Moral Communities and the Impact of Individual Religiosity on White Collar Crime

Steven Stack, Wayne State University

There has been debate over the effect of individual religiosity on criminality in the context of moral communities marked by low and high levels of group religiosity. Most of the bi-level research on this issue has been based on limited samples, and ranges in religiosity. Typically research is done within a single nation. The present study extends the analysis to several dozen nations using the World Values Surveys for 1990. White collar crime predispositions of over 45,000 individuals constitute the dependent variable. Controls are introduced from alternative theoretical perspectives including social bonds, economic strain, and demographic factors. The results of a multiple regression analysis indicate that individual level religiosity lowers criminality more in nations with low levels of religiosity. The results support the notion of writers such as Tittle and Welch that religion will have its strongest effect on the individual when societal institutions are weak. The results offer less support for the moral communities perspective of writers such as Stark which contends that the impact of individuals' religiosity needs to be multiplied by societal levels of religiosity in order to have its full impact on criminality.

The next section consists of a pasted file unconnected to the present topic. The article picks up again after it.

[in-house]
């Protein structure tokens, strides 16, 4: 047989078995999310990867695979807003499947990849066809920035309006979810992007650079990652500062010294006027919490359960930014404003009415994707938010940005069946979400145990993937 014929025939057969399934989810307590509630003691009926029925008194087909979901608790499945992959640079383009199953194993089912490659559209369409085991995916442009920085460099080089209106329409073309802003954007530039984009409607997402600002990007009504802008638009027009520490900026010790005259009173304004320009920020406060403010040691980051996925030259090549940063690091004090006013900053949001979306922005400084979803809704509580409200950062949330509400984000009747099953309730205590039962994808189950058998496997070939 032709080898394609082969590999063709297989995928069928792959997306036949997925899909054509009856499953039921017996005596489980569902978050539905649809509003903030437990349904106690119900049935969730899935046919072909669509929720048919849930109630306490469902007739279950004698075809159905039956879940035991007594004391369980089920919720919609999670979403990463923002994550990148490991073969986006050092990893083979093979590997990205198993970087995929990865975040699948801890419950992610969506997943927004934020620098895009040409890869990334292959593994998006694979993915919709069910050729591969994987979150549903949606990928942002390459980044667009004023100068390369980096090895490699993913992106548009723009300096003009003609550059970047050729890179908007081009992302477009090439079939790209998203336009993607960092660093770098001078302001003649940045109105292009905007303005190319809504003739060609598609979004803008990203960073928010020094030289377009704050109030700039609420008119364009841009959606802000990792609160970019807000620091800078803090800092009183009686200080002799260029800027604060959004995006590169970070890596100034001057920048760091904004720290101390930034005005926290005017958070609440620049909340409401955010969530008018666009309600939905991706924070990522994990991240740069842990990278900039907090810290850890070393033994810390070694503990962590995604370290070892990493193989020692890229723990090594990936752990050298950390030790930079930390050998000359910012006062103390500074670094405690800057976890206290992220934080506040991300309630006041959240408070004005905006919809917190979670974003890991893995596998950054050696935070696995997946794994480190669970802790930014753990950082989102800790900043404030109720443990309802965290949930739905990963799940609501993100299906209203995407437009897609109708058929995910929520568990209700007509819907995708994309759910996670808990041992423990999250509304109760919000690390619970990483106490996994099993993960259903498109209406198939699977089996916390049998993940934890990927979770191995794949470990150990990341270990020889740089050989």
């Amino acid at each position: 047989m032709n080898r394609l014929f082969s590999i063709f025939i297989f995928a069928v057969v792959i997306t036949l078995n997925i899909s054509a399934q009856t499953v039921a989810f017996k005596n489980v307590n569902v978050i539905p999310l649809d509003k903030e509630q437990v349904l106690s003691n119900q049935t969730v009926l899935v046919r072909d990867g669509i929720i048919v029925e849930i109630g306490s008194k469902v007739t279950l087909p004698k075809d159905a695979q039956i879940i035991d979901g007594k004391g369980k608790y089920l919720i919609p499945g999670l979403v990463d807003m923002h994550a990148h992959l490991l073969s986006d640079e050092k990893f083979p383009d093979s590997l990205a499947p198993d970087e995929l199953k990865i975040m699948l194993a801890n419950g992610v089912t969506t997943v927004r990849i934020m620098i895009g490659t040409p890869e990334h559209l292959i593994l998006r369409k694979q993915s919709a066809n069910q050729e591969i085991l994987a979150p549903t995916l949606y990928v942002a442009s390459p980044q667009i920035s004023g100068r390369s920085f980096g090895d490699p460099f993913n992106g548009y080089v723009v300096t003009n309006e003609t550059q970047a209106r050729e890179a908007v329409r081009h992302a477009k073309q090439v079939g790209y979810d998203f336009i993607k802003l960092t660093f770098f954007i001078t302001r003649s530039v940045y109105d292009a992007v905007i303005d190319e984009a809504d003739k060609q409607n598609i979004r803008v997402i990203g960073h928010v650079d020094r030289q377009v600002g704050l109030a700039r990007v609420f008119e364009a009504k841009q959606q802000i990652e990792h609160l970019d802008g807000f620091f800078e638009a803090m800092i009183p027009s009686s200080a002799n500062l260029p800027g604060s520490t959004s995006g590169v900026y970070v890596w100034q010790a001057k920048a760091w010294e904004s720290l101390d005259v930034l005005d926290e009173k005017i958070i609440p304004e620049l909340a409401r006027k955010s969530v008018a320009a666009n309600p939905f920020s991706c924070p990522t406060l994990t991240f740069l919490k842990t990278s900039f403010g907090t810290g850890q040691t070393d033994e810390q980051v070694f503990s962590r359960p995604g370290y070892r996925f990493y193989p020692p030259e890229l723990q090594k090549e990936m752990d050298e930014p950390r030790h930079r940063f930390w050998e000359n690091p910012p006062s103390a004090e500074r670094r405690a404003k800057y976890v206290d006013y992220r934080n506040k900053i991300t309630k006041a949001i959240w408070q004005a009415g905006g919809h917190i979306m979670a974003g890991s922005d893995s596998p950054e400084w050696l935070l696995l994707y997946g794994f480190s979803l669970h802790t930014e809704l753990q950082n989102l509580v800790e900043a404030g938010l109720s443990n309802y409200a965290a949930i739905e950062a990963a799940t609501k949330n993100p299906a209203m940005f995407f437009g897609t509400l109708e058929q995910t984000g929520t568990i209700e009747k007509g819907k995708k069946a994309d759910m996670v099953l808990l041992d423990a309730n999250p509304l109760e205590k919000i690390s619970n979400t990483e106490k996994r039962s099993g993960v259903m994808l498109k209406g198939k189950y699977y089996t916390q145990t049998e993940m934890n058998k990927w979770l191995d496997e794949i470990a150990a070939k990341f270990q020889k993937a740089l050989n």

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Updated 05/20/2006